1 [bil-it]
lodging for a soldier, student, etc., as in a private home or nonmilitary public building.
Military. an official order, written or verbal, directing the person to whom it is addressed to provide such lodging.
a place assigned, as a bunk, berth, or the like, to a member of a ship's crew.
job; position; appointment.
Archaic. a written note, short letter, or the like.
verb (used with object), billeted, billeting.
Military. to direct (a soldier) by ticket, note, or verbal order, where to lodge.
to provide lodging for; quarter: We arranged with the townspeople to billet the students.
verb (used without object), billeted, billeting.
to obtain lodging; stay: They billeted in youth hostels.

1375–1425; late Middle English bylet, billett official register < Anglo-French billette, Old French bullette, equivalent to bulle bill1 + -ette -ette

billeter, noun
unbilleted, adjective Unabridged


2 [bil-it]
a small chunk of wood; a short section of a log, especially one cut for fuel.
Metalworking. a comparatively narrow, generally square, bar of steel, especially one rolled or forged from an ingot; a narrow bloom.
an iron or steel slab upon concrete, serving as a footing to a column.
Architecture. any of a series of closely spaced cylindrical objects, often in several rows, used as ornaments in a hollow molding or cornice.
a strap that passes through a buckle, as to connect the ends of a girth.
a pocket or loop for securing the end of a strap that has been buckled.
Heraldry. a small, rectangular figure with the longer sides generally vertical, said to represent a block of wood.

1400–50; late Middle English bylet, bel(l)et < Anglo-French, Middle French billette, equivalent to bille log, tree trunk (< Gaulish *bilia tree trunk; compare Old Irish bile landmark tree) + -ette -ette Unabridged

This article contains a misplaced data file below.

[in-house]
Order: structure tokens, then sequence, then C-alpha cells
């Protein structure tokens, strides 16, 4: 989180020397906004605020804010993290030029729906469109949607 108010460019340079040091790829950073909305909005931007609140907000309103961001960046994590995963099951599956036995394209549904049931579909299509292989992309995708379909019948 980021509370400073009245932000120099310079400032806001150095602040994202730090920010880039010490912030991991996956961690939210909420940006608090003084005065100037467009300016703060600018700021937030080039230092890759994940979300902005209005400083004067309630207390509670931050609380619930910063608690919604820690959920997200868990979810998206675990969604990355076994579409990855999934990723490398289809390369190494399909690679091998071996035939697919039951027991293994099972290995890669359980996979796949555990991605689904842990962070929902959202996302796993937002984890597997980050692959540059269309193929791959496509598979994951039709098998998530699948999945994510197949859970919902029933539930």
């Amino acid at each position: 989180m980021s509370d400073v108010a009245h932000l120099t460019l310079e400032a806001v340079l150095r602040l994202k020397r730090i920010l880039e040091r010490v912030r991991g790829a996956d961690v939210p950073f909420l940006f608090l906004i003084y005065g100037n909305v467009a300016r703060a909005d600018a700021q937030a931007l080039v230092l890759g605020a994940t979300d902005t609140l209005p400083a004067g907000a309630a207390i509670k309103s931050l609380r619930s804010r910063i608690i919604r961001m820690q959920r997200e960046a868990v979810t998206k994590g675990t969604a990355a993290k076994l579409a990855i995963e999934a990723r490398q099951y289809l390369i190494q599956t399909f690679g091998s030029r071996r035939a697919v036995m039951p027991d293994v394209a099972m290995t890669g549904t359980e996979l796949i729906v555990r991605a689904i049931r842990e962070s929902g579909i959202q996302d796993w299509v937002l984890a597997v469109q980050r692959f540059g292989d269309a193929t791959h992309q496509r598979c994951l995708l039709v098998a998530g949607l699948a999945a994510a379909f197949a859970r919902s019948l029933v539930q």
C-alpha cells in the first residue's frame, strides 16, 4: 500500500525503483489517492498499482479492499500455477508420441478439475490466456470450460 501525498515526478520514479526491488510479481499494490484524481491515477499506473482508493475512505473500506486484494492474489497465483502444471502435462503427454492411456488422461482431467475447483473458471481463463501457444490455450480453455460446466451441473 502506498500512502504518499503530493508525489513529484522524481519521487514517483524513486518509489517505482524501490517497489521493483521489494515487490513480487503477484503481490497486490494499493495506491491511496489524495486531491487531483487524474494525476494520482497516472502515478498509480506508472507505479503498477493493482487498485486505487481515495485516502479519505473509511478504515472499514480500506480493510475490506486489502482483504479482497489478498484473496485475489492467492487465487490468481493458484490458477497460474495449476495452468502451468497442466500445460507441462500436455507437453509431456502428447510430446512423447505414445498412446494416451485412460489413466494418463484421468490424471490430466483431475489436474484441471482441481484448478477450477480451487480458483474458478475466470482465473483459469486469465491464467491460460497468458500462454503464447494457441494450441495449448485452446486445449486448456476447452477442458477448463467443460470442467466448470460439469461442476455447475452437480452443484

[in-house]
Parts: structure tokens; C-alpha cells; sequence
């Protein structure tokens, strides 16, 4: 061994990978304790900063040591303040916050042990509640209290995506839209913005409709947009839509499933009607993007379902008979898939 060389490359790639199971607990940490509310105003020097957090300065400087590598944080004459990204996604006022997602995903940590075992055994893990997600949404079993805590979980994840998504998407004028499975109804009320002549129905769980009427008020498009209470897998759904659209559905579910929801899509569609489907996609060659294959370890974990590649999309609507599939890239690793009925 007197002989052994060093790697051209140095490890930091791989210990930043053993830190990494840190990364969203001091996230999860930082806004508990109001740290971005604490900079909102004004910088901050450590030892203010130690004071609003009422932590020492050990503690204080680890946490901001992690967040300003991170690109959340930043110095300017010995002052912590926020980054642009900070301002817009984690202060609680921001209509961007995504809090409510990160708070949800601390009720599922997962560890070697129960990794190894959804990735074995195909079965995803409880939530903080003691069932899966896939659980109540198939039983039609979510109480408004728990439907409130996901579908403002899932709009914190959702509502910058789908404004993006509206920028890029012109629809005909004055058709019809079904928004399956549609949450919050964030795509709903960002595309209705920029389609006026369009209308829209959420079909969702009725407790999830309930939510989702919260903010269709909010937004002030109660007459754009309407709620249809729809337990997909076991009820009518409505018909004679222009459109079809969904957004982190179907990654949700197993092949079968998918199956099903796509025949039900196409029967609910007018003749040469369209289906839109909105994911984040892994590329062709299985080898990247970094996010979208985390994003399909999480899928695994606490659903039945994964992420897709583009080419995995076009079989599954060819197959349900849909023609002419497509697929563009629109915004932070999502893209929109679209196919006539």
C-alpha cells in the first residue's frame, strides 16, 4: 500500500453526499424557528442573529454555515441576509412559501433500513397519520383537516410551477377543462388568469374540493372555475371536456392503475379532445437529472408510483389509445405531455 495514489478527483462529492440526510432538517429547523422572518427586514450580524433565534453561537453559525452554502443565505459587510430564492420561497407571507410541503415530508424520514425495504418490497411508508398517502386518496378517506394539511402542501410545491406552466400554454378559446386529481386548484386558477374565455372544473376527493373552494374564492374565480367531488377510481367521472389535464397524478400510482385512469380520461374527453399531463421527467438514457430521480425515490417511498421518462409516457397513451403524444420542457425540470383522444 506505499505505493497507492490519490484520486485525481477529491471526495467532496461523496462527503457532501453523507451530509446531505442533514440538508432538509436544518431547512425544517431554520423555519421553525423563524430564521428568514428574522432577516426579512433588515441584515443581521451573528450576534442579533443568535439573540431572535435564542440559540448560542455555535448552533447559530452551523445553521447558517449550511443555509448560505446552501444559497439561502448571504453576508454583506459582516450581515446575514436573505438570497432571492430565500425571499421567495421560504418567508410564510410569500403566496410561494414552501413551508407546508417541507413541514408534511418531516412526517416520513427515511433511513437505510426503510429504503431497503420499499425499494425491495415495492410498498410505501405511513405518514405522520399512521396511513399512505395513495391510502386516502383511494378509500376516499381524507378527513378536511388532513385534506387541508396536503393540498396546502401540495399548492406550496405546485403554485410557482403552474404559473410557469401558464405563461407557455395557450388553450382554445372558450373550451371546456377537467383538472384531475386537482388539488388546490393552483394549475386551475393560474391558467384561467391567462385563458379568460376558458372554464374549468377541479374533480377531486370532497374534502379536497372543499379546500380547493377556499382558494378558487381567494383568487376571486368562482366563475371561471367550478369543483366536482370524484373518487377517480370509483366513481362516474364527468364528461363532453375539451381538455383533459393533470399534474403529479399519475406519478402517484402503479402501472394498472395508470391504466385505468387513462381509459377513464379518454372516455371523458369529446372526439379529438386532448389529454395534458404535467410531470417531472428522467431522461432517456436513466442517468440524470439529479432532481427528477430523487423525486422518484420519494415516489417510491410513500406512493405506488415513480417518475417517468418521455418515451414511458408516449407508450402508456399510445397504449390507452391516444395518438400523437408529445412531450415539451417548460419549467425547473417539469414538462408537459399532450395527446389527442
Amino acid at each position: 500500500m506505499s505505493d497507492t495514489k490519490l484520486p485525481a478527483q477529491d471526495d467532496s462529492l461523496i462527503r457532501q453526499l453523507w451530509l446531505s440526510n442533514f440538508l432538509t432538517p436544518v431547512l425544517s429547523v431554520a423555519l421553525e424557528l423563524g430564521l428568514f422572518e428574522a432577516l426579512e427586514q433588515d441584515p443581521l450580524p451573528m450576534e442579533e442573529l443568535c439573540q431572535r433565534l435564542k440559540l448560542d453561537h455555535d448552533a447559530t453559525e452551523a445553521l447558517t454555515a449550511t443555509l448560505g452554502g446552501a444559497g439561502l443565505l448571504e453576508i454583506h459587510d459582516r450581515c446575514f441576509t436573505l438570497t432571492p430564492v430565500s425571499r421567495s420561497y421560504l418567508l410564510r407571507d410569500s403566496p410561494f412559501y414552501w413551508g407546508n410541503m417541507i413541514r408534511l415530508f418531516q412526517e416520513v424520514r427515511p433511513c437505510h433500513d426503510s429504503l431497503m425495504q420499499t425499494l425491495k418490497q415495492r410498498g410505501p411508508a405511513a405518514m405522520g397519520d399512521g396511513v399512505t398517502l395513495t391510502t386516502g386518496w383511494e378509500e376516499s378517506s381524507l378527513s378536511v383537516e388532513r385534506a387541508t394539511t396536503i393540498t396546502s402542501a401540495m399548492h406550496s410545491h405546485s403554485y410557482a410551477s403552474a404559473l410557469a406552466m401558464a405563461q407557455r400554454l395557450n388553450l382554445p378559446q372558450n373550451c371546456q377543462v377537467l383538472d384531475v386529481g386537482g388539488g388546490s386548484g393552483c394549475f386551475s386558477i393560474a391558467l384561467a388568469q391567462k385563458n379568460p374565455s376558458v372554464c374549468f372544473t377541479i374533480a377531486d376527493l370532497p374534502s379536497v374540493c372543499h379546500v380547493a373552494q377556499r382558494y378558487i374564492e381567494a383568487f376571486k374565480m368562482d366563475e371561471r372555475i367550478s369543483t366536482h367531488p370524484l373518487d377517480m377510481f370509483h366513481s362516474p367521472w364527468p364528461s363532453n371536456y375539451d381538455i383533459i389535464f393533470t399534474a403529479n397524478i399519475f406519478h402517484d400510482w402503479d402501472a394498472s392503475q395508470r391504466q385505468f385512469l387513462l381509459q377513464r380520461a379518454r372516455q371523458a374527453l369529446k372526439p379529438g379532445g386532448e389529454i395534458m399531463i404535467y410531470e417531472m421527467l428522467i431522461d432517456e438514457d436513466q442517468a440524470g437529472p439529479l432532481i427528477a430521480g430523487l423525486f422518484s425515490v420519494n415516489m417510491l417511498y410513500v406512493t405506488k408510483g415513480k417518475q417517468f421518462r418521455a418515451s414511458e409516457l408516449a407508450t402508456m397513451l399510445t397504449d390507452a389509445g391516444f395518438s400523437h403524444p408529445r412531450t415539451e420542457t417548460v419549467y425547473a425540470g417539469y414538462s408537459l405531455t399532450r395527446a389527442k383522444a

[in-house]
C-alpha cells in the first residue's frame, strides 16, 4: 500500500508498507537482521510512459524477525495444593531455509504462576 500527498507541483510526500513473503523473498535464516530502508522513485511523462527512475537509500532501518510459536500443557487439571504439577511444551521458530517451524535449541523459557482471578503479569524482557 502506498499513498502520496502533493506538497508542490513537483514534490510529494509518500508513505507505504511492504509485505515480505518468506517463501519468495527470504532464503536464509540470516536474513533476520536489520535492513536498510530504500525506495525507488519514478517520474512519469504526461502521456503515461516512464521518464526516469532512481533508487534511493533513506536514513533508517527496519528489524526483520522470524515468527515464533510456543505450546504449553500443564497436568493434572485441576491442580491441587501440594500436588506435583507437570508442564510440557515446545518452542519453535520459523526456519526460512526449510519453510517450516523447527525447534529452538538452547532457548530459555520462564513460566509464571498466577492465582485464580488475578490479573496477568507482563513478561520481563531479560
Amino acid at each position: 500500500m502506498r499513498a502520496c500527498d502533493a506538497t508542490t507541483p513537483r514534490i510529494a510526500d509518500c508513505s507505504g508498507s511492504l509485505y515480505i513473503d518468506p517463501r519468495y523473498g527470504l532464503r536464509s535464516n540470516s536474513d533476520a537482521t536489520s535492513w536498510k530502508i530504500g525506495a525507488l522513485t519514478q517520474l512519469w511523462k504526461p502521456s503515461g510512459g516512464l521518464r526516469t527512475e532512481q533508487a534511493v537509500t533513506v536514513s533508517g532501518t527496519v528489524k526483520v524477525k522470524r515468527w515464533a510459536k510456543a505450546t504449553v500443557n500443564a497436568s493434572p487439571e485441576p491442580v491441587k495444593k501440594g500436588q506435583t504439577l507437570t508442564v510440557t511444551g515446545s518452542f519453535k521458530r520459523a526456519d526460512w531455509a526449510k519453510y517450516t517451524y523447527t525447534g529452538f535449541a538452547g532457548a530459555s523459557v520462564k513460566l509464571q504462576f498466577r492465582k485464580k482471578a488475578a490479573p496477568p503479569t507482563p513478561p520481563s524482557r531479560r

Based on the Random House Dictionary, © Random House, Inc. 2014.
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World English Dictionary
billet1 (ˈbɪlɪt)
1.  accommodation, esp for a soldier, in civilian lodgings
2.  the official requisition for such lodgings
3.  a space or berth allocated, esp for slinging a hammock, in a ship
4.  informal a job
5.  archaic a brief letter or document
vb , -lets, -leting, -leted
6.  (tr) to assign a lodging to (a soldier)
7.  informal (tr) to assign to a post or job
8.  to lodge or be lodged
[C15: from Old French billette, from bulle a document; see bull³]

billet2 (ˈbɪlɪt)
1.  a chunk of wood, esp for fuel
2.  metallurgy
 a.  a metal bar of square or circular cross section
 b.  an ingot cast into the shape of a prism
3.  architect a carved ornament in a moulding, with short cylinders or blocks evenly spaced
[C15: from Old French billette a little log, from bille log, probably of Celtic origin]

Collins English Dictionary - Complete & Unabridged 10th Edition
2009 © William Collins Sons & Co. Ltd. 1979, 1986 © HarperCollins
Publishers 1998, 2000, 2003, 2005, 2006, 2007, 2009
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Word Origin & History

1590s, "to assign quarters to," earlier, as a noun, "official record or register" (M.E.), from Anglo-Fr. billette "list, schedule," dim. of bille (see bill (1)).
Online Etymology Dictionary, © 2010 Douglas Harper
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Example sentences
He is delighted with his billet-one where overnight guests are readily tolerated.
Here the molten metal is poured or cast from the tilted furnace into a mold to
  form a billet.
The billet later is worked into rods, tubes, wires or special shapes for a
  variety of uses.
They may need additional sizing and surface finishing, but they are nearly as
  strong as metal billet materials.
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